Come to think of it, I wonder if it would be feasible for some distro creator to simply produce a live CD for use with particular banks even without the bank being directly involved. The creator could go to one or several banks, determine how their transaction system works, then embed that in a stripped down, hardened Linux distro. Then they could either go to the bank and sell it to them, or just give it away to the bank's customers. Embedding the bank's keys and such would have to be done with the bank's permission, but beyond that the bank wouldn't necessarily be responsible for the system.

Even the embedding of customer specific info could be done via some sort of custom CD burning facility: you order a distro made to order for your bank, provide end user authentication information, they burn the CD, ship it to you, then remove your private details from their system. Of course, you'd have to trust them to do it. Similar to the RSA situation in that respect.

Might be an idea for a startup in there somewhere with all these ideas. If the banks can't provide adequate security, someone else needs to step up and do it at a price point small business and individuals can afford.

tommy June 21, 2011 1:26 AM

@ Nick P., whenever: re: USAF Live CD:

"I don't think it achieves much more than other LiveCD's in terms of either security or privacy...."

Do you think it's not worth my burning, booting, test-driving, and poking? I don't mind, but the time could be used for other things if you think it unlikely to be of any genuine benefit.


@ Richard Steven Hack:

I'm sure the banks expect to pay licensing fees for a VPN system. Hamachi offers a version that you can host on your own server, which banks would *definitely* want to do, both for security and control, and because Hamachi cannot guarantee 100% success in mediating clients. I think they claim 95%+, but any inconvenience makes bank and customer unhappy. So they host their own.

"Doing such a thing remotely just via some vulnerability in the bank browser or the TCP/IP stack or the OS in RAM would be really hard. But it is a risk to be considered..."

You've pointed out many times that complete security is impossible. Wouldn't that risk be an epic reduction of the risks they pose now?

"So the main issue would simply be convincing a bank or a set of banks to do it. "

Make banks liable if they don't. Or just require it by law, or as a condition to keep your FDIC insurance. Granted, bank lobbies control Congress, but make it a win for them: It gets them off the hook, and if it's enforced uniformly on all banks, it satisfies "compliance" quickly and easily. Paint the stick carrot-colored, and they'll jump at it.

"Come to think of it, I wonder if it would be feasible for some distro creator to simply produce a live CD for use with particular banks even without the bank being directly involved."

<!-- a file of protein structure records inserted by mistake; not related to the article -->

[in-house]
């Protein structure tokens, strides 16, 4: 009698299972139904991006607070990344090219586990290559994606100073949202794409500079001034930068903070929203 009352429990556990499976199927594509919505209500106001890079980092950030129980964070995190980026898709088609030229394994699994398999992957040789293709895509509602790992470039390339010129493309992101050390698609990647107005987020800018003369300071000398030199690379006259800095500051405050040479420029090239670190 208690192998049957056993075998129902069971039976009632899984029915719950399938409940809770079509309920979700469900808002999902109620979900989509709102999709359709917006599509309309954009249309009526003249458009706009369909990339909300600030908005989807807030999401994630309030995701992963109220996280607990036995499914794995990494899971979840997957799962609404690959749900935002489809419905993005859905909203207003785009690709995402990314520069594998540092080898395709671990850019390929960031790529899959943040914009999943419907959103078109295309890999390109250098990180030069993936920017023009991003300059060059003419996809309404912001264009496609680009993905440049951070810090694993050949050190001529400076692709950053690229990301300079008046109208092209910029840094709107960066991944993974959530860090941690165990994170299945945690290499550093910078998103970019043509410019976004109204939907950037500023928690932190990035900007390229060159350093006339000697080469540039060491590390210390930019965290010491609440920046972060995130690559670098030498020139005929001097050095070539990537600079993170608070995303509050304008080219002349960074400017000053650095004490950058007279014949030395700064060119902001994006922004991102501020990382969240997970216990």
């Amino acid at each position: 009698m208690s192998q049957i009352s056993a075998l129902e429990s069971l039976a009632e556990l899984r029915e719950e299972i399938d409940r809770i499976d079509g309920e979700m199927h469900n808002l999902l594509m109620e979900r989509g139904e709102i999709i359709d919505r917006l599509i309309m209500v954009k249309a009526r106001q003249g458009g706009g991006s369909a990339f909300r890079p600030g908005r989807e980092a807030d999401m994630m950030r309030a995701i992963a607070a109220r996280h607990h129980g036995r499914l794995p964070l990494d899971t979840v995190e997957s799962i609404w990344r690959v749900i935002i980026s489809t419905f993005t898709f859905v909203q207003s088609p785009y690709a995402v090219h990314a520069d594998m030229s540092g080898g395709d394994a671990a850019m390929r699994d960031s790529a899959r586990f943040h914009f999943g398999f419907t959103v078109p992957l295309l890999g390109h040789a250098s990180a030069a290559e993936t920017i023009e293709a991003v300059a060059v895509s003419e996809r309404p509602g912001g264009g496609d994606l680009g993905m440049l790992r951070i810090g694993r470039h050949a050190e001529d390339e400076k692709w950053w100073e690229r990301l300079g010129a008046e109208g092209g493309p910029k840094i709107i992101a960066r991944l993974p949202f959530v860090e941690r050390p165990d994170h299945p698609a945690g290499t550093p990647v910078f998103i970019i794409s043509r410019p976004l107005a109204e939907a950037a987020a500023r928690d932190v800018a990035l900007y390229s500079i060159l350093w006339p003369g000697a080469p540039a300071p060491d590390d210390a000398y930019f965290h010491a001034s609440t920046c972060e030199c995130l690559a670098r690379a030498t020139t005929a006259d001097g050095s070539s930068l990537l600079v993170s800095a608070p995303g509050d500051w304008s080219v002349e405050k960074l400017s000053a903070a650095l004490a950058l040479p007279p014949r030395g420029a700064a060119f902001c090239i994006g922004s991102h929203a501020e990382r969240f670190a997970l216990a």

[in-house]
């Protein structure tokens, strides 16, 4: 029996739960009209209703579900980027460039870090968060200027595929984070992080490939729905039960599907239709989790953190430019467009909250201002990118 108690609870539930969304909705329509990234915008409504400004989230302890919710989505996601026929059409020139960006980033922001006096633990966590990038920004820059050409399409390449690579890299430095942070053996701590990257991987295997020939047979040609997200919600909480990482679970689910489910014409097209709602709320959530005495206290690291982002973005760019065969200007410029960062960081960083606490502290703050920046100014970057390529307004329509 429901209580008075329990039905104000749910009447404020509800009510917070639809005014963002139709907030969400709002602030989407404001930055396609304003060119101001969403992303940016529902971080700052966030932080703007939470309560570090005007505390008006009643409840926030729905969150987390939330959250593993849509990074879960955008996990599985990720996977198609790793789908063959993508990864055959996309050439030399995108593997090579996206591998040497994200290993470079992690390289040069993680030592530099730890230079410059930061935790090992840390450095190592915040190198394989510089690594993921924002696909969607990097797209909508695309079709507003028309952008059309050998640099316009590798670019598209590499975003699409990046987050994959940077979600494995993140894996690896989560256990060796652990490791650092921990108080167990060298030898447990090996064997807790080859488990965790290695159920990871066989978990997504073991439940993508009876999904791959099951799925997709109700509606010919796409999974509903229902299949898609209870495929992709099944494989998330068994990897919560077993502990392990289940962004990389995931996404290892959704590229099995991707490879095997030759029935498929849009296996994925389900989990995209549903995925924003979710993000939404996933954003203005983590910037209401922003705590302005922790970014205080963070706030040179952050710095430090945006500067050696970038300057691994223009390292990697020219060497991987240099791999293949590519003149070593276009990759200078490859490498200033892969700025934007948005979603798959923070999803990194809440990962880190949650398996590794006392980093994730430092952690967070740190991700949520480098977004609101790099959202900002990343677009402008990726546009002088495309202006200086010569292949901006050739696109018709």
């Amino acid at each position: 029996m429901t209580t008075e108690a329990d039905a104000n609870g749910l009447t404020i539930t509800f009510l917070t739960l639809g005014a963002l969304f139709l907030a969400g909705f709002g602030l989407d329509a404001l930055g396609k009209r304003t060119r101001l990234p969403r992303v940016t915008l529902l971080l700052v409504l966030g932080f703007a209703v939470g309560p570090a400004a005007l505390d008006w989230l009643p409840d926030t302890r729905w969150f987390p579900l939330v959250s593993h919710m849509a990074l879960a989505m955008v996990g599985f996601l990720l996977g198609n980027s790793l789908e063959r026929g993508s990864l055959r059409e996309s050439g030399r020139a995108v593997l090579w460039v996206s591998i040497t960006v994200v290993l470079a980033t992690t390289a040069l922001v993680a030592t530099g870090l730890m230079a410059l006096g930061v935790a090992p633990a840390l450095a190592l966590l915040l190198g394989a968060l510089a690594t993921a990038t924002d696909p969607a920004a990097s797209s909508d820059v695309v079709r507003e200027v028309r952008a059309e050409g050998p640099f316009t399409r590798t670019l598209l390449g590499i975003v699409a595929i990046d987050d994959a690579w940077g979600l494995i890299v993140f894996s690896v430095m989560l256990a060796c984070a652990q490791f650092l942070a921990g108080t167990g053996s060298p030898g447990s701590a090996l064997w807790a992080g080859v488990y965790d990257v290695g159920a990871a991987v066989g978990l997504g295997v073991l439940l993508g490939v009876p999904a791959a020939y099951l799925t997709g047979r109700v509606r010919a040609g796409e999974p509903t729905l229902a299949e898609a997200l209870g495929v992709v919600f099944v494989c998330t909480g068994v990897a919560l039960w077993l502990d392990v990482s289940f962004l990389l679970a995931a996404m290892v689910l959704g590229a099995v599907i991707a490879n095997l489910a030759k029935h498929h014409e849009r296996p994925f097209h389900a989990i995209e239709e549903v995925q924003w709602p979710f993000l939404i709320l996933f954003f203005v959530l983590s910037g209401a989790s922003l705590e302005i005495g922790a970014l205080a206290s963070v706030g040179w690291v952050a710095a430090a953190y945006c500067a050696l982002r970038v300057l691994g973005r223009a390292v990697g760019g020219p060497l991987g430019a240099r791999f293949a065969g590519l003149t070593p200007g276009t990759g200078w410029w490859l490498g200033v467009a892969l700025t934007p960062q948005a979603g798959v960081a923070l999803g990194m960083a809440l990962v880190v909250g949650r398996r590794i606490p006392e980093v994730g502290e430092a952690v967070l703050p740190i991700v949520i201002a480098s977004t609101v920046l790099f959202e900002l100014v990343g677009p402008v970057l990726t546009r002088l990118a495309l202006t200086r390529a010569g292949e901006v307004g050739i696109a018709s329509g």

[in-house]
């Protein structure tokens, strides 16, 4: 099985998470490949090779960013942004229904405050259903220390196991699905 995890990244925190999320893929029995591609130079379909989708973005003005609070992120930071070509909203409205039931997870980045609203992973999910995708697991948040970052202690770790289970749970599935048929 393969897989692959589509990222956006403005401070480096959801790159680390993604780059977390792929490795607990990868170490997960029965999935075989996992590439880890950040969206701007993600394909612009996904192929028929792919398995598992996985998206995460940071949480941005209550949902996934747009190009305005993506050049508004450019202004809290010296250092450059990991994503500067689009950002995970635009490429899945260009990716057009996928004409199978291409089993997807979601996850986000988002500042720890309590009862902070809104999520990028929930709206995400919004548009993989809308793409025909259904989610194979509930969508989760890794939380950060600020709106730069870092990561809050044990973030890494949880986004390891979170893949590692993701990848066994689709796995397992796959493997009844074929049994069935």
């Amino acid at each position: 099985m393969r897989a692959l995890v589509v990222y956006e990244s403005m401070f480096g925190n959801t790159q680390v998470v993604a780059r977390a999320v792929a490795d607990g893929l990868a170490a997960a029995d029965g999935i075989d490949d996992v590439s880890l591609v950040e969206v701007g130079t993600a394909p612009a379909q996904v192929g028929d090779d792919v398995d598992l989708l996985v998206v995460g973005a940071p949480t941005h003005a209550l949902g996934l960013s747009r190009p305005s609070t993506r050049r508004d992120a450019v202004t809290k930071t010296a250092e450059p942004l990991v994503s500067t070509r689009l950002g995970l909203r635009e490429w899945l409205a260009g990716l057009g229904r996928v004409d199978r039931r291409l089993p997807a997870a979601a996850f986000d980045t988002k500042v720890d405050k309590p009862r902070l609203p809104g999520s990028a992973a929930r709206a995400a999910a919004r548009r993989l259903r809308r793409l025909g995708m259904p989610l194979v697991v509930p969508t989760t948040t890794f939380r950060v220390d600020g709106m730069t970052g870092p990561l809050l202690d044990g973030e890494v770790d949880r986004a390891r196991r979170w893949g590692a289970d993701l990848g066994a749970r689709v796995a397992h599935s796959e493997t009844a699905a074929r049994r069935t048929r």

Only if they sell the idea to the banks and/or Gov first.

"Even the embedding of customer specific info could be done via some sort of custom CD burning facility: you order a distro made to order for your bank, provide end user authentication information, they burn the CD, ship it to you, then remove your private details from their system. Of course, you'd have to trust them to do it. Similar to the RSA situation in that respect."

We're right back to you authenticating yourself to a third party, and them to you, and you trusting them to remove the info from the db before someone hacks it. Under my plan, the distro creator issues pre-made CDs with a GUID for each, but has no idea which user will ultimately get it. They'd have to hack the bank's db, much as in the RSA thing, and there goes their trust and a juicy, multi-year contract.

Also, most users won't go to that trouble. If the bank hands them a CD when they walk in to open or upgrade the account, they'll take it.

"If the banks can't provide adequate security, someone else needs to step up and do it at a price point small business and individuals can afford."

Unquestionably. Which is why if someone could design a prototype system and sell the banks and the Gov on it, they could get rich while keeping us all safer.


Re: Mark Currie's method, and

@ Mark Currie:

"If you know what you are doing, you could build the system at home now..."

The first part of that statement eliminates 99.9% of those with bank accounts. I'm trying to make something that Juan and Juanita Normal-Medio can use with almost no instruction. "Pop in our CD and power on" - browser prompts for creds, and they're in.

Or "Click the shortcut to start our secure network (VPN, but they don't know that term), enter your password, and go."

Mark, if you can do your solution to that level of non-tech user, which is vastly the majority, by all means, roll it out.

RobertTJune 21, 2011 1:55 AM